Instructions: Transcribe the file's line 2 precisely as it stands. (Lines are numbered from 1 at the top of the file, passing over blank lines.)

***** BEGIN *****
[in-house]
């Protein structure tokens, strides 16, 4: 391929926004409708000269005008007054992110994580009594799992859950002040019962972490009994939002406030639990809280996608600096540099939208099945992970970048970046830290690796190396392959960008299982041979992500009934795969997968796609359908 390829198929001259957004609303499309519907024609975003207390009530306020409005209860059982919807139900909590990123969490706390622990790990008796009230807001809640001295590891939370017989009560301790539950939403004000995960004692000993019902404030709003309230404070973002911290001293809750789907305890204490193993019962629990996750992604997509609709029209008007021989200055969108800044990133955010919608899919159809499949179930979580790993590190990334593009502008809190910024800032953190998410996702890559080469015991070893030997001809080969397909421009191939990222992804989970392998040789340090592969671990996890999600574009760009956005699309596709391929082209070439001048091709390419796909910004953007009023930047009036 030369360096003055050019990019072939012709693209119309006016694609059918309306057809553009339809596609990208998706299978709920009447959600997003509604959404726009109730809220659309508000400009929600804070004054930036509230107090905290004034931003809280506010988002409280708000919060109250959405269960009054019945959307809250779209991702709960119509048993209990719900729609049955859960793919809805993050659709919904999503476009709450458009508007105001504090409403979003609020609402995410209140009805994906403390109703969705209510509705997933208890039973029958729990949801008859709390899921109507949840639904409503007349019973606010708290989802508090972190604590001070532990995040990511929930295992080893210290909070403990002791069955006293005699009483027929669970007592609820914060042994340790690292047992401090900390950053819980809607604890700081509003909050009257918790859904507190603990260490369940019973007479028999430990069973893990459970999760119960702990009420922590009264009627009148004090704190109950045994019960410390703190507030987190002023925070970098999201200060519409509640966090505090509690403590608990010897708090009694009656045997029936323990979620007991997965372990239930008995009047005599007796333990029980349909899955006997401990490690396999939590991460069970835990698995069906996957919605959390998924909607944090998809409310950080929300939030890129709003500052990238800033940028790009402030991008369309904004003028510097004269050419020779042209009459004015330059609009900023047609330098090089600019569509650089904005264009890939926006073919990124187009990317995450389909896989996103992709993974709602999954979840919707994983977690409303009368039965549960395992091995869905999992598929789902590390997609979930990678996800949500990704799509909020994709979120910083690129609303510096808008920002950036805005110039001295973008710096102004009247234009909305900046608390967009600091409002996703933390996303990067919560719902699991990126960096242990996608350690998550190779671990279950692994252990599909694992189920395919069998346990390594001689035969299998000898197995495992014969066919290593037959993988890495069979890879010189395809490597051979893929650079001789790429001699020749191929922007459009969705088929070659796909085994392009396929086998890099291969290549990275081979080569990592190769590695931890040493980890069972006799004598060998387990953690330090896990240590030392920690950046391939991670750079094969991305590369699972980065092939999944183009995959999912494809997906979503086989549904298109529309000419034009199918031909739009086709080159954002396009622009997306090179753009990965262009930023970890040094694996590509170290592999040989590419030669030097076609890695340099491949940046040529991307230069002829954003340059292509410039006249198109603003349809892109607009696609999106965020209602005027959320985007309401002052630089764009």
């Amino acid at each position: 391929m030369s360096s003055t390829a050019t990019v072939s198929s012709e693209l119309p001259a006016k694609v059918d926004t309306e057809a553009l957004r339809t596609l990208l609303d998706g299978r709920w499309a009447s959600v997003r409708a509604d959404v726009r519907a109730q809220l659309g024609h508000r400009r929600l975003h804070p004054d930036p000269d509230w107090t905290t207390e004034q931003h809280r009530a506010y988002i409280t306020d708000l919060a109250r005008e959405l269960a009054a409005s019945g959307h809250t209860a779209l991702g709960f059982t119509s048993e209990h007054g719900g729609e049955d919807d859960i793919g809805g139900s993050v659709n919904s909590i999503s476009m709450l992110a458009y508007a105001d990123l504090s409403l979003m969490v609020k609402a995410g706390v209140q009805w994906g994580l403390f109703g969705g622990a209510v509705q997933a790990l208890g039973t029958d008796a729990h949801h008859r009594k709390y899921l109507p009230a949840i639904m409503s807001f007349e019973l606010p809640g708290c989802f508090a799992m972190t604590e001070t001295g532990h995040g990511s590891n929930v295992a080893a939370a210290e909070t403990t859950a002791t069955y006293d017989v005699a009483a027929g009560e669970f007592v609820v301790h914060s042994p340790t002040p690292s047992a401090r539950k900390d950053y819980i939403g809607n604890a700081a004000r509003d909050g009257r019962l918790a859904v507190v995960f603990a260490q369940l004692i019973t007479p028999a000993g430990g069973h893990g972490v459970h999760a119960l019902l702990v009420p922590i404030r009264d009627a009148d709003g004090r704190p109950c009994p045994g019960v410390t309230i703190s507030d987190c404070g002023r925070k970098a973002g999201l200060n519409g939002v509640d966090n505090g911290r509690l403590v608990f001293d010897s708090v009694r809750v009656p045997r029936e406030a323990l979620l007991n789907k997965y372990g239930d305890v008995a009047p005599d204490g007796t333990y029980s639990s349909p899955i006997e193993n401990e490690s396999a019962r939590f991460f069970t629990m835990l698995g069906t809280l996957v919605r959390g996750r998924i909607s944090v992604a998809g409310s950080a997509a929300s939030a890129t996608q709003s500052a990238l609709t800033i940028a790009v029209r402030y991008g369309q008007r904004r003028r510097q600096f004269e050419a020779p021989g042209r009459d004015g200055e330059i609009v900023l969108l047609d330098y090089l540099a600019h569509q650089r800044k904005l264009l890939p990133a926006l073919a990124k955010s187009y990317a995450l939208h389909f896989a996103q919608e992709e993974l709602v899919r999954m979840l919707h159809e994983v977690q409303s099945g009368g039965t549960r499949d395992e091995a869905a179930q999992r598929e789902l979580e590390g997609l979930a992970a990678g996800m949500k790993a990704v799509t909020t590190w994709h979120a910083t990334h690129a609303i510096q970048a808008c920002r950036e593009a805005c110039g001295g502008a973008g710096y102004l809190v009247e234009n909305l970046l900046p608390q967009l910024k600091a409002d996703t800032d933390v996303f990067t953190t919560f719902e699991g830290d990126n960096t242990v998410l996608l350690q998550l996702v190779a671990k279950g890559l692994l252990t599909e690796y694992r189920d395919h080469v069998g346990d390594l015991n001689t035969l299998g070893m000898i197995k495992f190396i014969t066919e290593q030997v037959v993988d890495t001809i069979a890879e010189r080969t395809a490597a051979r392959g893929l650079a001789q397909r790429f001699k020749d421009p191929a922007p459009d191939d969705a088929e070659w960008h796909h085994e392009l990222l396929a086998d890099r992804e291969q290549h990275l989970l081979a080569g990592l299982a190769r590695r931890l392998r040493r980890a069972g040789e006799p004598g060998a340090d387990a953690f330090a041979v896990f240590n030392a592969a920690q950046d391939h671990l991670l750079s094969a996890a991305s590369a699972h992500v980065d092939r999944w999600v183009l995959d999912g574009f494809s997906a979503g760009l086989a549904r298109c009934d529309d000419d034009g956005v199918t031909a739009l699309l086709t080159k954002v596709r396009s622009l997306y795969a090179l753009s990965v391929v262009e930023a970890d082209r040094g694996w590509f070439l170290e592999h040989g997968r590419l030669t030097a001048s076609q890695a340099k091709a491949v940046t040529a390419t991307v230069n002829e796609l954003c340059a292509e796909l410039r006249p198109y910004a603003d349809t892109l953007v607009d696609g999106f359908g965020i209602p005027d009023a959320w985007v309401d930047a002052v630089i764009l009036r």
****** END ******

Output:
């Protein structure tokens, strides 16, 4: 391929926004409708000269005008007054992110994580009594799992859950002040019962972490009994939002406030639990809280996608600096540099939208099945992970970048970046830290690796190396392959960008299982041979992500009934795969997968796609359908 390829198929001259957004609303499309519907024609975003207390009530306020409005209860059982919807139900909590990123969490706390622990790990008796009230807001809640001295590891939370017989009560301790539950939403004000995960004692000993019902404030709003309230404070973002911290001293809750789907305890204490193993019962629990996750992604997509609709029209008007021989200055969108800044990133955010919608899919159809499949179930979580790993590190990334593009502008809190910024800032953190998410996702890559080469015991070893030997001809080969397909421009191939990222992804989970392998040789340090592969671990996890999600574009760009956005699309596709391929082209070439001048091709390419796909910004953007009023930047009036 030369360096003055050019990019072939012709693209119309006016694609059918309306057809553009339809596609990208998706299978709920009447959600997003509604959404726009109730809220659309508000400009929600804070004054930036509230107090905290004034931003809280506010988002409280708000919060109250959405269960009054019945959307809250779209991702709960119509048993209990719900729609049955859960793919809805993050659709919904999503476009709450458009508007105001504090409403979003609020609402995410209140009805994906403390109703969705209510509705997933208890039973029958729990949801008859709390899921109507949840639904409503007349019973606010708290989802508090972190604590001070532990995040990511929930295992080893210290909070403990002791069955006293005699009483027929669970007592609820914060042994340790690292047992401090900390950053819980809607604890700081509003909050009257918790859904507190603990260490369940019973007479028999430990069973893990459970999760119960702990009420922590009264009627009148004090704190109950045994019960410390703190507030987190002023925070970098999201200060519409509640966090505090509690403590608990010897708090009694009656045997029936323990979620007991997965372990239930008995009047005599007796333990029980349909899955006997401990490690396999939590991460069970835990698995069906996957919605959390998924909607944090998809409310950080929300939030890129709003500052990238800033940028790009402030991008369309904004003028510097004269050419020779042209009459004015330059609009900023047609330098090089600019569509650089904005264009890939926006073919990124187009990317995450389909896989996103992709993974709602999954979840919707994983977690409303009368039965549960395992091995869905999992598929789902590390997609979930990678996800949500990704799509909020994709979120910083690129609303510096808008920002950036805005110039001295973008710096102004009247234009909305900046608390967009600091409002996703933390996303990067919560719902699991990126960096242990996608350690998550190779671990279950692994252990599909694992189920395919069998346990390594001689035969299998000898197995495992014969066919290593037959993988890495069979890879010189395809490597051979893929650079001789790429001699020749191929922007459009969705088929070659796909085994392009396929086998890099291969290549990275081979080569990592190769590695931890040493980890069972006799004598060998387990953690330090896990240590030392920690950046391939991670750079094969991305590369699972980065092939999944183009995959999912494809997906979503086989549904298109529309000419034009199918031909739009086709080159954002396009622009997306090179753009990965262009930023970890040094694996590509170290592999040989590419030669030097076609890695340099491949940046040529991307230069002829954003340059292509410039006249198109603003349809892109607009696609999106965020209602005027959320985007309401002052630089764009």